I started the next day with a swim which was followed by a longish drive south to Whiteside Mountain (1503m). Again the drive was very scenic and enjoyable. The guidebook said Whiteside was easy and would take only a couple of hours. It was also a popular rock climbing destination and its name came from the white granite cliffs that surrounded it. In the car park the weather didn't look at all promising. Our route was a loop basically going around the top of the mountain, taking in the high point, through damp woodland. Because of cloud, views were nonexistent. It wasn't a climb, we walked and talked about war and never realised when we passed over the highest point. Most of the route ws in the trees with one exposed section where the wind was rather strong. On that stretch we managed to see the upper sections of one of the cliffs. Unfortunately that was all we saw in the way of views. We were back at the car before we knew it and driving south towards Atlanta.

The other memorable excursions on the trip happened on the first weekend. The Saturday afternoon after the race we drove out to Stone Mountain with my father. Stone Mountain is supposedly the largest outcrop of granite in North America and in my opinion was not unlike Ayres Rock. The three of us hiked up to the top, had a coke, sat on a slope and watched some small looking golfers playing some interesting water holes well below. As impressive as the rock was I didn't spot any interesting routes for climbing. It was an interesting place though, one side of the rock had a huge engraving of three Civil War generals (sorry John but I can't remember all their names).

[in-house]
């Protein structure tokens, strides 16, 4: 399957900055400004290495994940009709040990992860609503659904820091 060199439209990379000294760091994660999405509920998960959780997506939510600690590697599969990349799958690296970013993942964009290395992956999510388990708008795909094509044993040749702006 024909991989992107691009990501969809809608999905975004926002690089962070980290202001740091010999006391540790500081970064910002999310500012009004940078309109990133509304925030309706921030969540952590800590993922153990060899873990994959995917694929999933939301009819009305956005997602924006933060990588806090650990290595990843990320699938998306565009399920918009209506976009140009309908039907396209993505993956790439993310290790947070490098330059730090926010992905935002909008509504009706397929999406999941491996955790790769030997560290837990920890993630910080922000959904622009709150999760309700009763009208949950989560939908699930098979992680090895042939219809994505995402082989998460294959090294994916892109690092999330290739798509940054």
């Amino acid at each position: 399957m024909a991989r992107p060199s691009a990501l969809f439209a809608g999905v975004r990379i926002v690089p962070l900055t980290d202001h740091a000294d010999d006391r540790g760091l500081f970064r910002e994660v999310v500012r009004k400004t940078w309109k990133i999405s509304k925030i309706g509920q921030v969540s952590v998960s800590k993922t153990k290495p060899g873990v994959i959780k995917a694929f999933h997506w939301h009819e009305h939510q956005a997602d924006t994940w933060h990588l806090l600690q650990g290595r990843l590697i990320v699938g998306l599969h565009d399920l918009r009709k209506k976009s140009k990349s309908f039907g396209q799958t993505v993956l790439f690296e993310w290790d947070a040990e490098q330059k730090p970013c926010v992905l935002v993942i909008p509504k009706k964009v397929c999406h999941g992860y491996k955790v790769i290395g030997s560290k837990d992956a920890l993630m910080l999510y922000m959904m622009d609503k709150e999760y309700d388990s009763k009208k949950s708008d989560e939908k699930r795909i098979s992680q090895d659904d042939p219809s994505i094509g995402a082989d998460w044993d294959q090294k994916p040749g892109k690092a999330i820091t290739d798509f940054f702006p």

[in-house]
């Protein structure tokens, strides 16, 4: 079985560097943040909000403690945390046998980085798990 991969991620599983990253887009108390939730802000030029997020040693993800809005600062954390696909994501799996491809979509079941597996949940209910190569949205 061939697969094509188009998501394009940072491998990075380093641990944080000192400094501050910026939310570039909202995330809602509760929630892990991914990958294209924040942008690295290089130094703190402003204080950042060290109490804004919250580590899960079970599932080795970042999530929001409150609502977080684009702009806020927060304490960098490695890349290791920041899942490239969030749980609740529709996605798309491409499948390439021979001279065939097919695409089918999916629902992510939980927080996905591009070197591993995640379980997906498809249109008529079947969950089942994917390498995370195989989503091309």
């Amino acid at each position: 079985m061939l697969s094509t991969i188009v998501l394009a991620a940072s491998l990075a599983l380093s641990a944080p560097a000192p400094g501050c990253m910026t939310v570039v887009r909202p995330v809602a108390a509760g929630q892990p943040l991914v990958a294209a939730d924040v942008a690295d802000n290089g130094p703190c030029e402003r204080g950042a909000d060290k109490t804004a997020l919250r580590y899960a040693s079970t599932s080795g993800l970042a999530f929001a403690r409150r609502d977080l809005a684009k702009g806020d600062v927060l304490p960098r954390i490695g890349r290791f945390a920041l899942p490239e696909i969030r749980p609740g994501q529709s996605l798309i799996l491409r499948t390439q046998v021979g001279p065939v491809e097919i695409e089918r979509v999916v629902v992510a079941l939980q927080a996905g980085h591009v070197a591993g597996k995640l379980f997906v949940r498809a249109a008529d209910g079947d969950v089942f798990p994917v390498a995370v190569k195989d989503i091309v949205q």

The following morning we were up at 5:30, which must have been hell for John as it was his second early morning in a row but was no problem for me as my body was on English time. We drove north just into Tennessee. It was an interesting drive for me. Once it got light it was very misty and rural. It felt like a damp misty morning in England. The nearer we got to our destination the hillier it got. John's plan was to take me white water rafting and it was a damn good one. Stopping at the first rafting establishment we got in with a group for a cheap $25 each. A bus took us up a road that ran beside the river. We were slightly downstream from where the Olympic kayaking events had taken place a few months earlier. The valley was full of trees and the early morning mist was still clinging to them. The drive of the bus, John whispered to me had a strong redneck accent, again it was very amusing to listen to. Once off the bus we carried our blue inflatable down to the water with three others plus guide, received a few dos and don'ts and set off. Going down through the rapids and bubbling water between the large rounded boulders was excellent fun. The slowly lifting mist and steep tree clad valley sides also added to the experience. We also had a long drift down a calm stretch where I jumped in and floated down. It was very relaxing. The sun by then had started to break through, clearing the mist and giving us blue sky patches and a little extra warmth. Back on board we went down through some more white water and ended up getting thrown out which came as a real surprise as the rapids there were small and we'd been through much bigger drops. We swam to the side and regrouped and set off again on the prowl for John's paddle which he had so carelessly and thoughtlessly lost. As we neared the end I was feeling quite cold and when we finally got back to the car it was nice to put some dry clothes back on. It had been great fun and a totally unexpected pleasure. We spent the rest of the day driving around the mountain roads of NE Georgia.

All in all my experiences in and around Georgia were excellent. John made some first class suggestions as to what we should do. I just hope that when he gets to the UK I can better him as a host and guide. It's good to know that the Southern USA branch of the Toyohashi Alpine Club is in good hands.